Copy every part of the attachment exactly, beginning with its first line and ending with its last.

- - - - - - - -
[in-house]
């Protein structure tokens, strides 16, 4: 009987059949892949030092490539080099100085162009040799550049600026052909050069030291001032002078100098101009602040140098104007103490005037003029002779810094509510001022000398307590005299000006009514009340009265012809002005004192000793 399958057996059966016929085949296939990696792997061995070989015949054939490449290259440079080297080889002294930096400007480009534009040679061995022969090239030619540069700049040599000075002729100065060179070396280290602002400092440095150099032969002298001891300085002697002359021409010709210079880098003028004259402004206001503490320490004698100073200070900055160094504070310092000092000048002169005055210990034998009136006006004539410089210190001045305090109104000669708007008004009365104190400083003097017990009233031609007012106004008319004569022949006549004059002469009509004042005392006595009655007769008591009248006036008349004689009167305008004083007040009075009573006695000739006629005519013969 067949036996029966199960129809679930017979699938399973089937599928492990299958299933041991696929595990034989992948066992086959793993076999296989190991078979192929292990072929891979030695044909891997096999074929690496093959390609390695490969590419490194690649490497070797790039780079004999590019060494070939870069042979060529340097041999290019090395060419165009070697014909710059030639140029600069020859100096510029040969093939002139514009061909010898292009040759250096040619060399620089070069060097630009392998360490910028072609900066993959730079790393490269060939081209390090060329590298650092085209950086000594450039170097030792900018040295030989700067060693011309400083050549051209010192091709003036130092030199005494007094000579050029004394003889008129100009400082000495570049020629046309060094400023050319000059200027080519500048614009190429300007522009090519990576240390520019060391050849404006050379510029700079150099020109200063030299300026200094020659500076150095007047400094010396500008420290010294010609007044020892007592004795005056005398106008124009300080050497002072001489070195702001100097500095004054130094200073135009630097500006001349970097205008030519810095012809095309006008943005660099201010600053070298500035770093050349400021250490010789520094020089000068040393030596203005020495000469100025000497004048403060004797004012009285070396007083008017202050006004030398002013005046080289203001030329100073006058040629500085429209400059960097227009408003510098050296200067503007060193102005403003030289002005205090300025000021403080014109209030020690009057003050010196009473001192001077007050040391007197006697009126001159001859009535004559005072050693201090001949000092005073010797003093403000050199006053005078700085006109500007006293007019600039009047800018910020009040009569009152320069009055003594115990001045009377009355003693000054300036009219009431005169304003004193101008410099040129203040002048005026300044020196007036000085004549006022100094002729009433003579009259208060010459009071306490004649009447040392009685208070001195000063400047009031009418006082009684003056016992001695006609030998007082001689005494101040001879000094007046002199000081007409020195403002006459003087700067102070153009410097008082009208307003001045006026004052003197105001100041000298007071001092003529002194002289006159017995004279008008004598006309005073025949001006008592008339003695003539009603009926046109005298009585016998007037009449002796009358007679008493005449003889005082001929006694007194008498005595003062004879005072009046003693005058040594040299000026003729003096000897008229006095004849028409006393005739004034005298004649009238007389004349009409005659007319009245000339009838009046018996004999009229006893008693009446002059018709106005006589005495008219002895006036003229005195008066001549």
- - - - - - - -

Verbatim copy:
[in-house]
């Protein structure tokens, strides 16, 4: 009987059949892949030092490539080099100085162009040799550049600026052909050069030291001032002078100098101009602040140098104007103490005037003029002779810094509510001022000398307590005299000006009514009340009265012809002005004192000793 399958057996059966016929085949296939990696792997061995070989015949054939490449290259440079080297080889002294930096400007480009534009040679061995022969090239030619540069700049040599000075002729100065060179070396280290602002400092440095150099032969002298001891300085002697002359021409010709210079880098003028004259402004206001503490320490004698100073200070900055160094504070310092000092000048002169005055210990034998009136006006004539410089210190001045305090109104000669708007008004009365104190400083003097017990009233031609007012106004008319004569022949006549004059002469009509004042005392006595009655007769008591009248006036008349004689009167305008004083007040009075009573006695000739006629005519013969 067949036996029966199960129809679930017979699938399973089937599928492990299958299933041991696929595990034989992948066992086959793993076999296989190991078979192929292990072929891979030695044909891997096999074929690496093959390609390695490969590419490194690649490497070797790039780079004999590019060494070939870069042979060529340097041999290019090395060419165009070697014909710059030639140029600069020859100096510029040969093939002139514009061909010898292009040759250096040619060399620089070069060097630009392998360490910028072609900066993959730079790393490269060939081209390090060329590298650092085209950086000594450039170097030792900018040295030989700067060693011309400083050549051209010192091709003036130092030199005494007094000579050029004394003889008129100009400082000495570049020629046309060094400023050319000059200027080519500048614009190429300007522009090519990576240390520019060391050849404006050379510029700079150099020109200063030299300026200094020659500076150095007047400094010396500008420290010294010609007044020892007592004795005056005398106008124009300080050497002072001489070195702001100097500095004054130094200073135009630097500006001349970097205008030519810095012809095309006008943005660099201010600053070298500035770093050349400021250490010789520094020089000068040393030596203005020495000469100025000497004048403060004797004012009285070396007083008017202050006004030398002013005046080289203001030329100073006058040629500085429209400059960097227009408003510098050296200067503007060193102005403003030289002005205090300025000021403080014109209030020690009057003050010196009473001192001077007050040391007197006697009126001159001859009535004559005072050693201090001949000092005073010797003093403000050199006053005078700085006109500007006293007019600039009047800018910020009040009569009152320069009055003594115990001045009377009355003693000054300036009219009431005169304003004193101008410099040129203040002048005026300044020196007036000085004549006022100094002729009433003579009259208060010459009071306490004649009447040392009685208070001195000063400047009031009418006082009684003056016992001695006609030998007082001689005494101040001879000094007046002199000081007409020195403002006459003087700067102070153009410097008082009208307003001045006026004052003197105001100041000298007071001092003529002194002289006159017995004279008008004598006309005073025949001006008592008339003695003539009603009926046109005298009585016998007037009449002796009358007679008493005449003889005082001929006694007194008498005595003062004879005072009046003693005058040594040299000026003729003096000897008229006095004849028409006393005739004034005298004649009238007389004349009409005659007319009245000339009838009046018996004999009229006893008693009446002059018709106005006589005495008219002895006036003229005195008066001549």